The architect who designed the new Art Gallery of Alberta says he doesn't mind that some people won't like the new building, which opens Sunday.
"I think it will probably always remain somewhat controversial," said Randall Stout, who won the competition to design the building in 2005 and was in Edmonton for the grand opening.
"If you're going to do something new and you're going to push the envelope, there will always be folks … [taking sides] on whether they appreciate that or not."
Stout said his firm in Los Angeles built a model of 12 blocks of downtown Edmonton to determine whether the design would fit with neighbouring buildings.
After studying the model, changes were made so the structure wouldn't overwhelm its surroundings, he said.
Stout believes the finished product fits appropriately and has the right sightlines from neighbouring buildings.
"It has its own obvious presence; yet, it's a part of the context of the greater whole," Stout said on CBC Radio's Edmonton AM.
The signature features of the building are the waves of metal that define the southwest aspect of the gallery, which Stout's firm nicknamed "the borealis."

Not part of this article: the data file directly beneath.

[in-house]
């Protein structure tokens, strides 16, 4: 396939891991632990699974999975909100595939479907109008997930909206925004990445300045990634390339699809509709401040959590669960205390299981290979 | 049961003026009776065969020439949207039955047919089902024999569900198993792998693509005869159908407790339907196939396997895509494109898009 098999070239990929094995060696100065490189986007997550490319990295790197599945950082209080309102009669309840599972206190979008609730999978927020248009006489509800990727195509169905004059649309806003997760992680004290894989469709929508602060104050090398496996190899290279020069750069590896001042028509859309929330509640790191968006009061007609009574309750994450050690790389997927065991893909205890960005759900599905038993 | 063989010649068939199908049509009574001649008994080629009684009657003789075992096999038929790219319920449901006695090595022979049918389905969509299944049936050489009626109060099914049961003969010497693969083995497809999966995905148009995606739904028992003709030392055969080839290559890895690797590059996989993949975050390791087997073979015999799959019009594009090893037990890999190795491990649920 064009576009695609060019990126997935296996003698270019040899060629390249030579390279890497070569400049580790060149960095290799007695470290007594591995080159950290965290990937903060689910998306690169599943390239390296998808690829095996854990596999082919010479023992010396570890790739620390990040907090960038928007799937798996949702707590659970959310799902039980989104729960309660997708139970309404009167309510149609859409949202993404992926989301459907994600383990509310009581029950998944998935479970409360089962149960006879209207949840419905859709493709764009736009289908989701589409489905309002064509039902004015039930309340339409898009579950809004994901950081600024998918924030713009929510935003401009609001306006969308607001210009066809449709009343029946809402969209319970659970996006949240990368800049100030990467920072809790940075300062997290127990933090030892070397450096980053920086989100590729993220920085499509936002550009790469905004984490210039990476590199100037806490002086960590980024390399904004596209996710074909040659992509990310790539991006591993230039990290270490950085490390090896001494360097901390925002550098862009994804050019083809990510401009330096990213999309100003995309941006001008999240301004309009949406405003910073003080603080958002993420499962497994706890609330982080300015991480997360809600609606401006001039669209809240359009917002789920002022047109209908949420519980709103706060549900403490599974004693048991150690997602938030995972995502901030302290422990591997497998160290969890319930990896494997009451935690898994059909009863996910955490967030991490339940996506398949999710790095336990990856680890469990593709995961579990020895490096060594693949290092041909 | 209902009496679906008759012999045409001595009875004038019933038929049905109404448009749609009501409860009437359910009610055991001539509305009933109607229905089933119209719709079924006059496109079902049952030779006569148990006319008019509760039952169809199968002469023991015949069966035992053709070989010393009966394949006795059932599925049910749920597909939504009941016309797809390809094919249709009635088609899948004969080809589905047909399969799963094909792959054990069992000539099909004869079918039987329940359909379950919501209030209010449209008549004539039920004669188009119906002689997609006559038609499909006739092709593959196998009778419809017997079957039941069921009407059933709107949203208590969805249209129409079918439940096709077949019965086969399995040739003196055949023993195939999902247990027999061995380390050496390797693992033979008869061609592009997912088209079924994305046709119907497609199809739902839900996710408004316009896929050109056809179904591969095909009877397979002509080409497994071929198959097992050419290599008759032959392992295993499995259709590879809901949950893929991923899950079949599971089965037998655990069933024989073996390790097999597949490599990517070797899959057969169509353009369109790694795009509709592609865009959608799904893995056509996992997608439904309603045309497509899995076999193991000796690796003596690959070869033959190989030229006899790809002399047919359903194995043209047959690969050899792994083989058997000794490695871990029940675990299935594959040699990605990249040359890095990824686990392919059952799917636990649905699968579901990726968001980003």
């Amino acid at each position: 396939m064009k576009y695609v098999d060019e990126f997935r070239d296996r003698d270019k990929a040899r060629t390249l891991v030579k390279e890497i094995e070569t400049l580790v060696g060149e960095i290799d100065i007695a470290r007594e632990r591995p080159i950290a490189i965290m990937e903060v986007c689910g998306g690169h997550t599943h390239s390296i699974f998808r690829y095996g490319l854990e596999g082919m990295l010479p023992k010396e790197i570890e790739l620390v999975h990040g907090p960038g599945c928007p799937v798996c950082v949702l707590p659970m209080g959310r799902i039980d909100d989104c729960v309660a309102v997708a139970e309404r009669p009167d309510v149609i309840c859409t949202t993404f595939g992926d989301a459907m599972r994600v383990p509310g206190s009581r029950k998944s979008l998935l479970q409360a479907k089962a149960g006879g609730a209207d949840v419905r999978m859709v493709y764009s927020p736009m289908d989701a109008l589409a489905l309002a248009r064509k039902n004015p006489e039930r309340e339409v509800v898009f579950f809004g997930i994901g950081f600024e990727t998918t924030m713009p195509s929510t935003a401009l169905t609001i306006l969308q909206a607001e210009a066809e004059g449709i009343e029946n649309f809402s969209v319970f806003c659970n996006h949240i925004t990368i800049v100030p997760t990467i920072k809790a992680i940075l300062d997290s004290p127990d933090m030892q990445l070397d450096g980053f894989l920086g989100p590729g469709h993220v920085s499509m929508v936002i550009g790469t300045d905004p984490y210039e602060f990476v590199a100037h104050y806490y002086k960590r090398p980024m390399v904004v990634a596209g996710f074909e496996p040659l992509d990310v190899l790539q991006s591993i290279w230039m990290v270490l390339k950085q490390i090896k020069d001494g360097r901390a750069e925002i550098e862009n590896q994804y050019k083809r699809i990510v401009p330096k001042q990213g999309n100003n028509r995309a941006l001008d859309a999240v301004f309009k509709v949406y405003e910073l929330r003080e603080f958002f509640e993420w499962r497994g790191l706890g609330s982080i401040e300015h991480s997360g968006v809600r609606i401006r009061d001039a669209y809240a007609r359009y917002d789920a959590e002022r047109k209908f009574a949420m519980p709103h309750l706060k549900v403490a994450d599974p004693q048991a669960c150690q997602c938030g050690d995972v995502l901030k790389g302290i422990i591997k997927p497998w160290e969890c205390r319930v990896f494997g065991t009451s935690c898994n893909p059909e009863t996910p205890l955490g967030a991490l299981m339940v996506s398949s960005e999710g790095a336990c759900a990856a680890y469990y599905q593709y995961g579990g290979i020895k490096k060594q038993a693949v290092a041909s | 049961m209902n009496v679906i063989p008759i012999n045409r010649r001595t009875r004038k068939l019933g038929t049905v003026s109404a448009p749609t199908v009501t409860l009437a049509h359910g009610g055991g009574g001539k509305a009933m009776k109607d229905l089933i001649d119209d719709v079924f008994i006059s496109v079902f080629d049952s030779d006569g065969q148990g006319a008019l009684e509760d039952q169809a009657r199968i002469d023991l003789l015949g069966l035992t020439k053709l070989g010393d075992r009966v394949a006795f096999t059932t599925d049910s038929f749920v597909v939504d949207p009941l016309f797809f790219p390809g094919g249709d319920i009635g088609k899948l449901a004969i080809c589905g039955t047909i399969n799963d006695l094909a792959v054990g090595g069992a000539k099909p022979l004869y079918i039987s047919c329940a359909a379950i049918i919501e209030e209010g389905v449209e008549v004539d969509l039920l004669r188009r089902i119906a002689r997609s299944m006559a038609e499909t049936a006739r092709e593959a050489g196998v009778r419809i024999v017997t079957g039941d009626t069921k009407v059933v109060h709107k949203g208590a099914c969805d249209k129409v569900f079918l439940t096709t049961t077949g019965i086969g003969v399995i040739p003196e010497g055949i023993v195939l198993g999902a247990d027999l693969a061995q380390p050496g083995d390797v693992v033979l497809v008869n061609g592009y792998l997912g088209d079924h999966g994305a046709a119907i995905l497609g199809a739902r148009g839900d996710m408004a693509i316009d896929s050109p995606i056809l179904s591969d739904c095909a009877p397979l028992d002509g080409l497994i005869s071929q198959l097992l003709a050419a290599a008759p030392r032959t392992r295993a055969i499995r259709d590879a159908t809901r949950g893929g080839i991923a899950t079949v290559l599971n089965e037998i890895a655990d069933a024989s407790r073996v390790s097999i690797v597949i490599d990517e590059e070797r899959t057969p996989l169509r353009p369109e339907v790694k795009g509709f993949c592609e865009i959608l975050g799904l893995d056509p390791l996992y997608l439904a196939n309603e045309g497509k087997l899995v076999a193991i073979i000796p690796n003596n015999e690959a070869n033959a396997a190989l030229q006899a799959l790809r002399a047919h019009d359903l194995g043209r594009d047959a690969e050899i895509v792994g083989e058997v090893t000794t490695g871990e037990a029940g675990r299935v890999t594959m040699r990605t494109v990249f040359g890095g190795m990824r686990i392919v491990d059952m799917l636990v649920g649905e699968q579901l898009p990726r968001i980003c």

"The idea of nicknaming it the borealis is not meant to be a literal one-liner 'That's the only way it can be interpreted'," Stout said. "I've had other people say they see different things."
There are no exterior lights on the building, Stout said, so "in the evening, it becomes a beacon of light."
"What we do is we light the underside of that borealis form so that the building glows from within."
The gallery opens with three main exhibits, featuring prints by Franciso Goya; sculpture by Edgar Degas; and photographs by Yousouf Karsh.
There are no more tickets available for the two-day opening celebration or for Family Day, Feb. 15.